FCICA Certified Installation Manager

Discussion in 'Industry News, Training & Organizations' started by Mike Antonetti, Nov 27, 2015.

  1. Mike Antonetti

    Mike Antonetti I Support TFP Senior Member

    Anyone taken this course? I am contemplating, my as well make some credentials, gain knowledge, build some backbone to make solid decisions, such as HVAc,Lighting,scheduling,punch lists,and then some.

    https://www.fcica.com/training-program
     
  2. Incognito

    Incognito No more Mr. Nice Guy! I Support TFP Senior Member

    "A completely online program specifically created for the commercial flooring Installation Manager that features training modules led by experts that speak from years of floor covering installation experience."

    I suppose any education doesn't hurt but.............

    that idea just scares me
     
  3. Mike Antonetti

    Mike Antonetti I Support TFP Senior Member

    I agree, but it's a base, starting point.

    My best study practice is away from home with no distractions, single focus/purpose.
     
  4. Incognito

    Incognito No more Mr. Nice Guy! I Support TFP Senior Member

    What use would "installation manager" training be to an independent contractor? Commercial shops that run many dozens or even a few hundred men have a very specialized role for what we generally call "dispatcher" but it's obviously the same job with many possible titles.

    You're going to spend a lot of time on the phone, you SHOULD be spending a lot of time poring over the contracts, blue prints, details and specifications and there is also a need to be on job sites at various points from beginning to end. An installation manager needs to be involved in inspecting conditions and negotiating a schedule with the customer before sending material or mechanics to a site. There's also a critical need to be there after the fact to personally critique the finished product to ensure your men are working up to standards and the client is getting what they pay for.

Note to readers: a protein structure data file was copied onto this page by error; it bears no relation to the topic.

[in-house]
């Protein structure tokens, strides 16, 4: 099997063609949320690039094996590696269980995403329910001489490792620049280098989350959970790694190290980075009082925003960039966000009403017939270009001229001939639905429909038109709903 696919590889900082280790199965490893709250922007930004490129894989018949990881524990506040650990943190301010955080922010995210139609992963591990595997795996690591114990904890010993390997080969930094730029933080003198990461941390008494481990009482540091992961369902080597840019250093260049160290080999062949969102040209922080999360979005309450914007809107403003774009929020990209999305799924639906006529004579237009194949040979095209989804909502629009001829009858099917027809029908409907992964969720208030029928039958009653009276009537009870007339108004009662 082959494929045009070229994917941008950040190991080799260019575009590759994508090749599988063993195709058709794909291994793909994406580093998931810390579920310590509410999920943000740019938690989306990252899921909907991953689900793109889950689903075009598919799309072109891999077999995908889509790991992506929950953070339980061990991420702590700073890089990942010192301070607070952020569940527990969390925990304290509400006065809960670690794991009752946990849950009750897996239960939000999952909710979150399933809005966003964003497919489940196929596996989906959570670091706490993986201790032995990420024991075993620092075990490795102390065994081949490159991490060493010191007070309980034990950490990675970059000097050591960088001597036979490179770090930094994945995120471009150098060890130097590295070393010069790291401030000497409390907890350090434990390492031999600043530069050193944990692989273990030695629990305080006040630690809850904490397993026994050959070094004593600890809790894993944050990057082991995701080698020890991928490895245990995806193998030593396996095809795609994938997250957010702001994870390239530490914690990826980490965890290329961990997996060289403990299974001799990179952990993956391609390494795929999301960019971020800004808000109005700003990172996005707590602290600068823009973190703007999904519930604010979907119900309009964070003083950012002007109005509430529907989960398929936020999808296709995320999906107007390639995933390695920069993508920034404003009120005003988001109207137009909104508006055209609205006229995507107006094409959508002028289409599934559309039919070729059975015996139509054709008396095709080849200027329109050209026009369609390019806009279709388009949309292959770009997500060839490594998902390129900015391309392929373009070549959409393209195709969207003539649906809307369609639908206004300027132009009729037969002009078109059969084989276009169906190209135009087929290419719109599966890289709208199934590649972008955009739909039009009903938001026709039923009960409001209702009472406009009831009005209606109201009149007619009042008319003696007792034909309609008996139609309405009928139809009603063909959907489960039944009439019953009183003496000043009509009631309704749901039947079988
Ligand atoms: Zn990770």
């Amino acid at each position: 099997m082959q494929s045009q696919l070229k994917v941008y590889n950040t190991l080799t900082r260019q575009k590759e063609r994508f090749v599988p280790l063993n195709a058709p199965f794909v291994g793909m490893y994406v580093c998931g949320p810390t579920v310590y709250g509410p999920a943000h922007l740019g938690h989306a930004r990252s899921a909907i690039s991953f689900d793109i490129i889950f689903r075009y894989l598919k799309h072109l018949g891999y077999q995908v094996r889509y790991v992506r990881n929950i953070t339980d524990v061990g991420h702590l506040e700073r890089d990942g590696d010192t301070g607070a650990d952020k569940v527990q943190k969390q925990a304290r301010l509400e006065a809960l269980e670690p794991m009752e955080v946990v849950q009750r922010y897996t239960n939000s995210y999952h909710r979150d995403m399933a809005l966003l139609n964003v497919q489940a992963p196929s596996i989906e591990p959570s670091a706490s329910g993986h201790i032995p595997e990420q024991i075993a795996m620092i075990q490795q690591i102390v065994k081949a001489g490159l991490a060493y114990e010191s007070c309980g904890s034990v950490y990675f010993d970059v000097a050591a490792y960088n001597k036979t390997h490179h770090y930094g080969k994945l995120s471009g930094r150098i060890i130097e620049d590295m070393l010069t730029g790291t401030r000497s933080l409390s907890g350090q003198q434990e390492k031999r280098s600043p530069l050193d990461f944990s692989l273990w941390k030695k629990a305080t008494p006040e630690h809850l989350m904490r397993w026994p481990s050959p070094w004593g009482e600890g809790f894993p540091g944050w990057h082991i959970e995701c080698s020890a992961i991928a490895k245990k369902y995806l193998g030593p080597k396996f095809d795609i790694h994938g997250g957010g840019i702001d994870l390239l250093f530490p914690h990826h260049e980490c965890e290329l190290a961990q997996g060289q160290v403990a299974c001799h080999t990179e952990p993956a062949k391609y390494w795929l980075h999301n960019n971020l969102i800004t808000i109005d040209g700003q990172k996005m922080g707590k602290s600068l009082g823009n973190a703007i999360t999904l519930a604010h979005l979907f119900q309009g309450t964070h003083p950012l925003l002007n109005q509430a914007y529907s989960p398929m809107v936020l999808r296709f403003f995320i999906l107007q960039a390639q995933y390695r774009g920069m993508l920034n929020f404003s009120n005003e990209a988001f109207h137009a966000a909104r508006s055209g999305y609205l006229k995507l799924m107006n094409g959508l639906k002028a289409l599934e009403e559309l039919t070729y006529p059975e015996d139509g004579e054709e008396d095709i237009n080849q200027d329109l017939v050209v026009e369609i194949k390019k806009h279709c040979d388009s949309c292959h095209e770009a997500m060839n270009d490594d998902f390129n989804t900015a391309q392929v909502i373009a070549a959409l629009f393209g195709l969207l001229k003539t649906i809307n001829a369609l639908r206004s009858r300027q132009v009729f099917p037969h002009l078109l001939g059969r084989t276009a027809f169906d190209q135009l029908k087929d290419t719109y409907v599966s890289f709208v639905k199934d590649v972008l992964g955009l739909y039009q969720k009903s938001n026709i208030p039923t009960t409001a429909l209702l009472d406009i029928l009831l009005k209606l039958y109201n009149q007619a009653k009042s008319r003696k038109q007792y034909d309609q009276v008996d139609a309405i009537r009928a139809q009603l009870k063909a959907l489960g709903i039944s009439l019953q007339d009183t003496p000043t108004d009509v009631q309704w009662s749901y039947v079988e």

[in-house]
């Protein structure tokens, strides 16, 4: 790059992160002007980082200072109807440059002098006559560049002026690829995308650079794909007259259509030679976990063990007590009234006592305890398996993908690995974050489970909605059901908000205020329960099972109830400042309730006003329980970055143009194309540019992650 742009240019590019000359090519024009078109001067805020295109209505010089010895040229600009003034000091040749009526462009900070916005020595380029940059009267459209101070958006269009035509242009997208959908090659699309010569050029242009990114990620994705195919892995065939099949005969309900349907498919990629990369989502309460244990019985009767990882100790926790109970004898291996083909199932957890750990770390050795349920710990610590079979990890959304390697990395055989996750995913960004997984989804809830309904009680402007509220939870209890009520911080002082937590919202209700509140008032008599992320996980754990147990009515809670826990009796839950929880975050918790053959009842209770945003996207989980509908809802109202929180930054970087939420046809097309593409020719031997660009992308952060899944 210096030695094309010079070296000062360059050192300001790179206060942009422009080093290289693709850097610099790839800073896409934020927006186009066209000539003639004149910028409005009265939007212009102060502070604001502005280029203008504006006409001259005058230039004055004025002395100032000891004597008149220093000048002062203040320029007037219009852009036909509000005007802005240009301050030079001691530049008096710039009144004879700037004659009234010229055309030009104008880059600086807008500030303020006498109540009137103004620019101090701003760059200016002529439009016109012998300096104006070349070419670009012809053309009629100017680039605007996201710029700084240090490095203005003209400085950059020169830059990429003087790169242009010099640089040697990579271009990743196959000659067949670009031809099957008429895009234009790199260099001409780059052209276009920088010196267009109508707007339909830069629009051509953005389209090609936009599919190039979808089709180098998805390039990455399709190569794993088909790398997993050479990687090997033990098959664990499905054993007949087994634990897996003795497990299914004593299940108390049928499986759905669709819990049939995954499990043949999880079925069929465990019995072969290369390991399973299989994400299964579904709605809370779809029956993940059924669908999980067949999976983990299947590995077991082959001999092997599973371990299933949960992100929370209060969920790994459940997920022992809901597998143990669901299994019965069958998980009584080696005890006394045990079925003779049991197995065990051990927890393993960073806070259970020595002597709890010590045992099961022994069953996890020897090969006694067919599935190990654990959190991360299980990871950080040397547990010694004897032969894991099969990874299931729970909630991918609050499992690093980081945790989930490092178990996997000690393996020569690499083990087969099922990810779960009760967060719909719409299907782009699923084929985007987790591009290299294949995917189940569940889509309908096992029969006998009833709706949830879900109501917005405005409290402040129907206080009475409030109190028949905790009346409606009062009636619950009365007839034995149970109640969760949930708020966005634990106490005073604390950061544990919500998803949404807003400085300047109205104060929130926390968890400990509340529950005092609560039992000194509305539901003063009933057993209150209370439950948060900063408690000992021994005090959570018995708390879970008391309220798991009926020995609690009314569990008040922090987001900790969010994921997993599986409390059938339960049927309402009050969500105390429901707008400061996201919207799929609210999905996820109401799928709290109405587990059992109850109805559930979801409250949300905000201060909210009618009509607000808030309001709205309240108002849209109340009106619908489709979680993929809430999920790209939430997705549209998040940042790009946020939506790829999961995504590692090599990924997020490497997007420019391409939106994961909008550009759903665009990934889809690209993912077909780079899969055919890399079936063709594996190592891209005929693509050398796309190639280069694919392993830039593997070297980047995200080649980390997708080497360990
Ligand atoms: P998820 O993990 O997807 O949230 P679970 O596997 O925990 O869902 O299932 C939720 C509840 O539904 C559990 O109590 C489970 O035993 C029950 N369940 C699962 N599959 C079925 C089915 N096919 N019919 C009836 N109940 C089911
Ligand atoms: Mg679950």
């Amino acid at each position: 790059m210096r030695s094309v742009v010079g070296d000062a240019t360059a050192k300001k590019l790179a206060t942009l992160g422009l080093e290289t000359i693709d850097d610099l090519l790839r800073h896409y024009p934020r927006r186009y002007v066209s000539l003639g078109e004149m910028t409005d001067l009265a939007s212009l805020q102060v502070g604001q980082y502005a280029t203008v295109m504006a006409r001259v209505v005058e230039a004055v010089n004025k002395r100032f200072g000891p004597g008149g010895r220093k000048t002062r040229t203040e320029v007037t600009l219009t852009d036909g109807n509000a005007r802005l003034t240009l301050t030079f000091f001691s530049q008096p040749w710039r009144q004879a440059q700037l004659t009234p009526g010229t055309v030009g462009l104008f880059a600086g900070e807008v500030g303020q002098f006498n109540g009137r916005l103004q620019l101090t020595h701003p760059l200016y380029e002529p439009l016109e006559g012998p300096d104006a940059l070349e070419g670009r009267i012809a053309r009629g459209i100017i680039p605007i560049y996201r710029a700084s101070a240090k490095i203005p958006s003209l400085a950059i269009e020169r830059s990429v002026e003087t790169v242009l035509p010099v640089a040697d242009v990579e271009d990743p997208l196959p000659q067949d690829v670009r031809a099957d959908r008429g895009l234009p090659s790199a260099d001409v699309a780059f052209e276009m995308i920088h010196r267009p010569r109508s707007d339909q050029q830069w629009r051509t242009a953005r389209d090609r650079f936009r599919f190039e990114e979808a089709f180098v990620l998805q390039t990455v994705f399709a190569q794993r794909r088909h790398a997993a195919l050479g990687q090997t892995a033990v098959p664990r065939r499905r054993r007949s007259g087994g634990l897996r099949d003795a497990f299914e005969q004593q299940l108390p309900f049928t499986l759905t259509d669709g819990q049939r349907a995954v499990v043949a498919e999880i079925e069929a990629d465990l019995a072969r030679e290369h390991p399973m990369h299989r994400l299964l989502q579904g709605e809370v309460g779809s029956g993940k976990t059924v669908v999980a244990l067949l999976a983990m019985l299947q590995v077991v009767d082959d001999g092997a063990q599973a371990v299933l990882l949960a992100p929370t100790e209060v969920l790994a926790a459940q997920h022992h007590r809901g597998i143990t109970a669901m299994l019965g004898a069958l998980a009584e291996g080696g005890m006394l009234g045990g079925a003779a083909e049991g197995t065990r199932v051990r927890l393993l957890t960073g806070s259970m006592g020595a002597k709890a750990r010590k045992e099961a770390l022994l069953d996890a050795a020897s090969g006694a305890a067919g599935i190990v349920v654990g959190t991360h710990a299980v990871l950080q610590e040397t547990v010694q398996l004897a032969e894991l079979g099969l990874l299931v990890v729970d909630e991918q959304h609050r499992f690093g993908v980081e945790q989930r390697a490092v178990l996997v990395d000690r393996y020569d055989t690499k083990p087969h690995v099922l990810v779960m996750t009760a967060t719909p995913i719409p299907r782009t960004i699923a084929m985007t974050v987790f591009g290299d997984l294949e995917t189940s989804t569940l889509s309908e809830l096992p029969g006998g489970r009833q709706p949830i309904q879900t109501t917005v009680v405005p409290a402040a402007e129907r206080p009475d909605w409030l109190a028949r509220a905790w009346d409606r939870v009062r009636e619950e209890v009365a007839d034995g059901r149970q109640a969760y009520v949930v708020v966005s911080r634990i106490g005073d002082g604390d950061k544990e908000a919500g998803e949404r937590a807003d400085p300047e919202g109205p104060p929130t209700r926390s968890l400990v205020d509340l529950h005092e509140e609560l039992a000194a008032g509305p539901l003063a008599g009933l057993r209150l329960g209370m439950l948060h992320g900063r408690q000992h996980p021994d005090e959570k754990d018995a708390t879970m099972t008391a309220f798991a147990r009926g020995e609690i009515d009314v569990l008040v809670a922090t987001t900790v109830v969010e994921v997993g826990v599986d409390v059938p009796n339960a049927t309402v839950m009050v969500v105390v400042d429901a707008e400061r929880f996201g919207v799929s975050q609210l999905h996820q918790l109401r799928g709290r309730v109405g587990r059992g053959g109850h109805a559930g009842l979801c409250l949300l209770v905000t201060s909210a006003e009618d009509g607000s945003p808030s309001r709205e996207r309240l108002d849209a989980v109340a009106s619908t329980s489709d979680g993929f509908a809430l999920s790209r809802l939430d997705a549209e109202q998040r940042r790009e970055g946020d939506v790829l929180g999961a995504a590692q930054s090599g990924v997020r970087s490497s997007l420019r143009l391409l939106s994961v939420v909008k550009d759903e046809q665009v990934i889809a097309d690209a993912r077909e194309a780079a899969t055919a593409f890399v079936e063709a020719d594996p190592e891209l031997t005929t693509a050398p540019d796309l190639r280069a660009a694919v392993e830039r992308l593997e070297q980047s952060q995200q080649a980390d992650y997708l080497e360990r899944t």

This is a job that's mainly about managing PEOPLE........after you know pretty much everything there is to know about the trade. Anything less and it explains why so many commercial shops go belly up. You have to hold the customer's hand when they're demanding 5 men come out to the job when they only have 75 s/y of carpet areas ready to go. You have to deal with men who are pissed because you have no work for them that day. Then they don't want to work nights and weekends and out of town work because they've got other plans.
     
  5. Mike Antonetti

    Mike Antonetti I Support TFP Senior Member

    I need to see it from another angle, how the GC sees it. We walk on commercial jobs, it's never ready of course, but we try to jump on it to get ahead of the eight ball in order to handle the volume with just two people.

    Also for a possible future job, not sure how much longer my brother will install, but he's 57, I may move in the near future, him as well, just not in close proximity.

    Two recent jobs we were on, both were not ready, neither had lights or power for our equipment, the carpenter said scheduling has been screwed up for months. I just want some credentials/training to be on a level playing ground to officially say who's got their head where!

    The additional training for the stuff you site will be sitting in storage used when needed. Managerial/supervisory role doesn't work too good for my personality at the current moment, hated it in military.
     
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